Barack Obama’s presidential run has inspired an outpouring of enthusiasm and passion from all the predictable corners of New York City. From the stroller-pushers of the Upper West Side to the usually disaffected denizens of Williamsburg, leftward-tilting New Yorkers have for months now been hanging signs in their windows, holding bake sales in support of Mr. Obama and buying silk-screened T-shirts on Etsy with Mr. Obama’s likeness behind a pair of turntables. (“That’s My DJ,” the shirt proclaims.) If John McCain gets elected on Nov. 4, the city will just go back to the way it was before the campaign began—defining itself in no small way in opposition to a sort of amber-waves-of-grain patriotism defined by President Bush and his cowboy diplomacy.
But all signs are pointing to that not happening. And so what will happen to all of the enthusiasm for Mr. Obama’s candidacy? Will the signs just come down and the T-shirts get put away, to be worn only at the gym or to bed? Or is it possible that the election of Mr. Obama could, in some small or perhaps big way, herald a new era of ostentatiously good feeling toward the United States from a city that has long prided itself on being an island in a sea of red states. Could the most defiantly liberal quarters of New York suddenly turn loudly, obnoxiously … patriotic?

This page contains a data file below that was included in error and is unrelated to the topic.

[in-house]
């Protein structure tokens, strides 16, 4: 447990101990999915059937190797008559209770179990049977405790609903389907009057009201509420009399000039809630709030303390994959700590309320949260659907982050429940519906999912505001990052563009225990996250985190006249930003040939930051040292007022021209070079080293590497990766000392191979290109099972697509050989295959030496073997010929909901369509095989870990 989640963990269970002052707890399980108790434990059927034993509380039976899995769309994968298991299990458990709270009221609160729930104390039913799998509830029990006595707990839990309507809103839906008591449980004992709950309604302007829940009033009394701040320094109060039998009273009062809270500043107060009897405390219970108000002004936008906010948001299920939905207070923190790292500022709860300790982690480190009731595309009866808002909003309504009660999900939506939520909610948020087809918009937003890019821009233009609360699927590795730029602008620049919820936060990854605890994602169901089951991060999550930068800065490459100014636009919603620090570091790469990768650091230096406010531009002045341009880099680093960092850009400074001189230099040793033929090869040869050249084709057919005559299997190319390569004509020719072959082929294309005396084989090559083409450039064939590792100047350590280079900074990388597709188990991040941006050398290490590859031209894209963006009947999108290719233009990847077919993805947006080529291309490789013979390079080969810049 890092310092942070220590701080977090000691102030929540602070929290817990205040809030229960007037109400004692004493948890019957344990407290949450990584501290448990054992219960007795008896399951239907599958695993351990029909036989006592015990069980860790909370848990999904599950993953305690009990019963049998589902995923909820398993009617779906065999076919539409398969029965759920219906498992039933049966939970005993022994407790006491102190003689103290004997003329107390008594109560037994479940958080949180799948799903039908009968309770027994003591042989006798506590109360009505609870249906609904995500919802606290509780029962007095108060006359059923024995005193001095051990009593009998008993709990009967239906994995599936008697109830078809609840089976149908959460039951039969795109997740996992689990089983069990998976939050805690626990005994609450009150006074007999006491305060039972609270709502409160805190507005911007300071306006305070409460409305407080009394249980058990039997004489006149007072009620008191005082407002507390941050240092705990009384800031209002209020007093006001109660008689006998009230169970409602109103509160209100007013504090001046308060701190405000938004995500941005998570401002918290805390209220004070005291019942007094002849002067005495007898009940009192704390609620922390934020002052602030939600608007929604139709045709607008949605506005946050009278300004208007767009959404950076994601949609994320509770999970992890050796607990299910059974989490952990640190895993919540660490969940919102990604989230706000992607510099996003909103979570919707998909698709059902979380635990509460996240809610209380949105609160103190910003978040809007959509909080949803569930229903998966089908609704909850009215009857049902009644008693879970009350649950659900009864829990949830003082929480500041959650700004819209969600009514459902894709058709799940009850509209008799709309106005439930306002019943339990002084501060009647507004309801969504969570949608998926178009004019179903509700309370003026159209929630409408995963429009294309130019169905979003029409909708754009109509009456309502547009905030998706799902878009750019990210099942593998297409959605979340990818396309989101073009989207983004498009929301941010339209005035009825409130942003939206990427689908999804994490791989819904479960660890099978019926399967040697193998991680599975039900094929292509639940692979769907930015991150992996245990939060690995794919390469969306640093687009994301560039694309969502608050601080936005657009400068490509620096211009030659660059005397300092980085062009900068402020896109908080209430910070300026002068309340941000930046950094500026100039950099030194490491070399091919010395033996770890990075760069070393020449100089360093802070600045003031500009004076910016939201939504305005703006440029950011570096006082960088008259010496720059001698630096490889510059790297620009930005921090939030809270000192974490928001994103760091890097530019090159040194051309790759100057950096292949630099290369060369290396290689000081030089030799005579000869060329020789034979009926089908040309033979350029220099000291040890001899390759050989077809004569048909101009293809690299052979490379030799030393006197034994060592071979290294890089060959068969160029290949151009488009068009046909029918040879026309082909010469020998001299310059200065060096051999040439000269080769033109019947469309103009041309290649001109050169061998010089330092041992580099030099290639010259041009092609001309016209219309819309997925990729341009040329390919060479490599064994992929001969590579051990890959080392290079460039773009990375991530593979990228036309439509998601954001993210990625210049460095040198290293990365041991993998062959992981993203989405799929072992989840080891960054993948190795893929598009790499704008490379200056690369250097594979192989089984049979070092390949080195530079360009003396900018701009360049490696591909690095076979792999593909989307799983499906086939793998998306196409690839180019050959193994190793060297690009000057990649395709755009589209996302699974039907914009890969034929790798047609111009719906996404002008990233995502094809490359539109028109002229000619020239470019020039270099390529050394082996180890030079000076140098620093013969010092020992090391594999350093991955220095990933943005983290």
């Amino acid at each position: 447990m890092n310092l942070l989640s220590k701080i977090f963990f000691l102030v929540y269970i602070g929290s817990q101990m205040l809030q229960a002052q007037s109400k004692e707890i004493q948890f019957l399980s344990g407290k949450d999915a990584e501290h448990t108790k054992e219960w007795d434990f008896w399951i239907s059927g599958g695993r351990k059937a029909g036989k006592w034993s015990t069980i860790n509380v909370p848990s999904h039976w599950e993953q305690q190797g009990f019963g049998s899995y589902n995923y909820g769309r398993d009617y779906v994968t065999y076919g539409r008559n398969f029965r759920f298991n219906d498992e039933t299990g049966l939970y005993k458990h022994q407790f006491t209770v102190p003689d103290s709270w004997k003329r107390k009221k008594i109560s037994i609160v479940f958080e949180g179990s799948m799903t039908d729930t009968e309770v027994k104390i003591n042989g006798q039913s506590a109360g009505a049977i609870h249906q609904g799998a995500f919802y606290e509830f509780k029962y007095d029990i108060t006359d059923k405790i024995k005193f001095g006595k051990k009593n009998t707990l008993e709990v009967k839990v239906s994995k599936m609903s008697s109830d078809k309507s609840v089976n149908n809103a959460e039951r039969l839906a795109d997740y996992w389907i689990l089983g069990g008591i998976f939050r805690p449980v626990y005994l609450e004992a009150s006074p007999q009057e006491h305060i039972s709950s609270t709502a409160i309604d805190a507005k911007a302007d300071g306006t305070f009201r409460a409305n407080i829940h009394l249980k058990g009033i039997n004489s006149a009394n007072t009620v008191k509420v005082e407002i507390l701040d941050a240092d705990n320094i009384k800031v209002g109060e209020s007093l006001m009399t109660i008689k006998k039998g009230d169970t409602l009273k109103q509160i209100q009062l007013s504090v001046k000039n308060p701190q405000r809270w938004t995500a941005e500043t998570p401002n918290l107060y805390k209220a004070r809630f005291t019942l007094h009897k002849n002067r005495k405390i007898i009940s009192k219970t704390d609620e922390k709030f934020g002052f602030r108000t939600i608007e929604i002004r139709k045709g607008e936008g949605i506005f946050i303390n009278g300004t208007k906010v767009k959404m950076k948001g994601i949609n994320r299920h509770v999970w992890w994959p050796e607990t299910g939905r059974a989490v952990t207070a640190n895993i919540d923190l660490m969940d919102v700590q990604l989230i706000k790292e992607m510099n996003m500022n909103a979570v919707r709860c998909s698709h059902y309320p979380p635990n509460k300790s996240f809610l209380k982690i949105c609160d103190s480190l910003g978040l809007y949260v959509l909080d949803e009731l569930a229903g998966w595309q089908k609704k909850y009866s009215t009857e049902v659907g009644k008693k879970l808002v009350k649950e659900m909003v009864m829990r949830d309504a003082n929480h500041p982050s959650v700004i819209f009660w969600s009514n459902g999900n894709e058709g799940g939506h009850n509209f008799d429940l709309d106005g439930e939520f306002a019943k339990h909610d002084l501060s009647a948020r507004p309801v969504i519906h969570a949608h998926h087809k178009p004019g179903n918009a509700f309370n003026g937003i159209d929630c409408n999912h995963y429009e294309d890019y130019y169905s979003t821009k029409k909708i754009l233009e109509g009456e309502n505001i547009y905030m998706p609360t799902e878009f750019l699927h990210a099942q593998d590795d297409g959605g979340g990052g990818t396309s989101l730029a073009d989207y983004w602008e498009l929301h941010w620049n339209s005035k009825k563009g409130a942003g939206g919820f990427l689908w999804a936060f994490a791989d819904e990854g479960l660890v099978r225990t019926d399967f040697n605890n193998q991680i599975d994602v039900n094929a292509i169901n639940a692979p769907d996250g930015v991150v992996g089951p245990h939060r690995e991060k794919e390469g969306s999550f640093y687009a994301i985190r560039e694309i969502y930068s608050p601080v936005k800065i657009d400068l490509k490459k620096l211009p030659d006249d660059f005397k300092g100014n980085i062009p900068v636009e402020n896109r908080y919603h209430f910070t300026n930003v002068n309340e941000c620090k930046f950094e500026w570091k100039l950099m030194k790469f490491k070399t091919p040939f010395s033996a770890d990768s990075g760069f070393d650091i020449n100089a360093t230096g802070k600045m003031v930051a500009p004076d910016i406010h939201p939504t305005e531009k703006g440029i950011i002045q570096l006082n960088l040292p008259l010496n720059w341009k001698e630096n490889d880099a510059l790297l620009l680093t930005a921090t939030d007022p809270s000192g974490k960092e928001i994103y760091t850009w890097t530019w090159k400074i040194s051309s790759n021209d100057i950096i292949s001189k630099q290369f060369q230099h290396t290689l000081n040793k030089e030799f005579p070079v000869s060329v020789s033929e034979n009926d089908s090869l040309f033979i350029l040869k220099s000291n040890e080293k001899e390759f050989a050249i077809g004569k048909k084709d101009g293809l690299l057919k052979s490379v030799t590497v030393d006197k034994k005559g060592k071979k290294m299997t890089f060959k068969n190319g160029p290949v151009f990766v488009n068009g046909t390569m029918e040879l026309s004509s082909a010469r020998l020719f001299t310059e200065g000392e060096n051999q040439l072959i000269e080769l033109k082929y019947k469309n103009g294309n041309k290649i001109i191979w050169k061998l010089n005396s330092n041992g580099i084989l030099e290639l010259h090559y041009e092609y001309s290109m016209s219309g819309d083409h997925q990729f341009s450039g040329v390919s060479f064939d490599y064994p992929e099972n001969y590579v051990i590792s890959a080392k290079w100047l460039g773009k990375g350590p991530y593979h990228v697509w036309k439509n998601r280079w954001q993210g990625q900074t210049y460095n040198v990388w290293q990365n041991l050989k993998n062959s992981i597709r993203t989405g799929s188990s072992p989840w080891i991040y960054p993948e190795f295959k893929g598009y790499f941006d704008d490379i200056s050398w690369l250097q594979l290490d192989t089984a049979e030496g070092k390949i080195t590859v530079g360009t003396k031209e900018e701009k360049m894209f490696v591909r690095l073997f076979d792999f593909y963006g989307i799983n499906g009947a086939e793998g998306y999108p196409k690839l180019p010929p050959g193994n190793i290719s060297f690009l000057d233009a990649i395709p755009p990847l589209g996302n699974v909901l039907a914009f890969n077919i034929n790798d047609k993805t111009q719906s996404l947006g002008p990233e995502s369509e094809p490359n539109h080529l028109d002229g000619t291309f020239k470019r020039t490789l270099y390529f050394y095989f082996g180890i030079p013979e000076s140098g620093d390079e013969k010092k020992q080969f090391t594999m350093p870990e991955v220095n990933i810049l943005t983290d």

“When I was watching the Democratic National Convention this year, it was the first time that I didn’t cringe when thinking about patriotism,” said Anita Schillhorn van Veen, a 32-year-old manager of online programs at a suicide prevention nonprofit. “It was the first time that I could see thousands of American flags being waved and people being really excited and riled up, and not feel afraid. I think part of that is because the vision that Obama has of the United States, or at least the one presented there, was one that was like, O.K., we want to be a better country than we are now.”
Ms. Schillhorn van Veen, who lives in Prospect Heights and grew up in Michigan, is in electoral purgatory this campaign, however, since she is a Dutch citizen; though she has applied for U.S. citizenship, she will not get it in time to vote on Nov. 4. “I never felt represented by the government in a way that I would if Obama was elected,” she said. “He’s the first person I’ve seen that does reflect my generation and my values, my origin—he’s multicultural, he has an understanding of the world that’s very nuanced and not based on this America-is-always-good concept.”
There’s a commercial for the National Guard that started airing before movie previews in September, featuring Kid Rock singing a song called “Warrior,” with lyrics like:
So don’t tell me who’s wrong and right when liberty starts slipping away
And if you ain’t gonna fight, get out of the way
’Cause freedom ain’t so free when you breathe red, white and blue
I’m giving all of myself, how about you?